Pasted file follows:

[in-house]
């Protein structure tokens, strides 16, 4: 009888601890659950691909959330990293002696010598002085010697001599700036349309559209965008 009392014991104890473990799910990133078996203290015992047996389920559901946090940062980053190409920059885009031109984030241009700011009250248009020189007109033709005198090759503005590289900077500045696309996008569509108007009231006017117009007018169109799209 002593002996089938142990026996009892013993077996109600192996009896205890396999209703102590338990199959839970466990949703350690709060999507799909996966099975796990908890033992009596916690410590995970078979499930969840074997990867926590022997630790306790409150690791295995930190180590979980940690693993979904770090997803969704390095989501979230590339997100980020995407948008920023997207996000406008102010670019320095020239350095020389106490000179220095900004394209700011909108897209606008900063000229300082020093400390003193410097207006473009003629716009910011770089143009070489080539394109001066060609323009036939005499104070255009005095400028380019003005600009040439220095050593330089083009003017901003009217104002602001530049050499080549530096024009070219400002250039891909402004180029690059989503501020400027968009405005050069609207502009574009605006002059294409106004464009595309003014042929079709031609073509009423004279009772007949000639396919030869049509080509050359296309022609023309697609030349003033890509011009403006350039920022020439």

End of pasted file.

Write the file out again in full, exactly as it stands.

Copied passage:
[in-house]
């Protein structure tokens, strides 16, 4: 009888601890659950691909959330990293002696010598002085010697001599700036349309559209965008 009392014991104890473990799910990133078996203290015992047996389920559901946090940062980053190409920059885009031109984030241009700011009250248009020189007109033709005198090759503005590289900077500045696309996008569509108007009231006017117009007018169109799209 002593002996089938142990026996009892013993077996109600192996009896205890396999209703102590338990199959839970466990949703350690709060999507799909996966099975796990908890033992009596916690410590995970078979499930969840074997990867926590022997630790306790409150690791295995930190180590979980940690693993979904770090997803969704390095989501979230590339997100980020995407948008920023997207996000406008102010670019320095020239350095020389106490000179220095900004394209700011909108897209606008900063000229300082020093400390003193410097207006473009003629716009910011770089143009070489080539394109001066060609323009036939005499104070255009005095400028380019003005600009040439220095050593330089083009003017901003009217104002602001530049050499080549530096024009070219400002250039891909402004180029690059989503501020400027968009405005050069609207502009574009605006002059294409106004464009595309003014042929079709031609073509009423004279009772007949000639396919030869049509080509050359296309022609023309697609030349003033890509011009403006350039920022020439």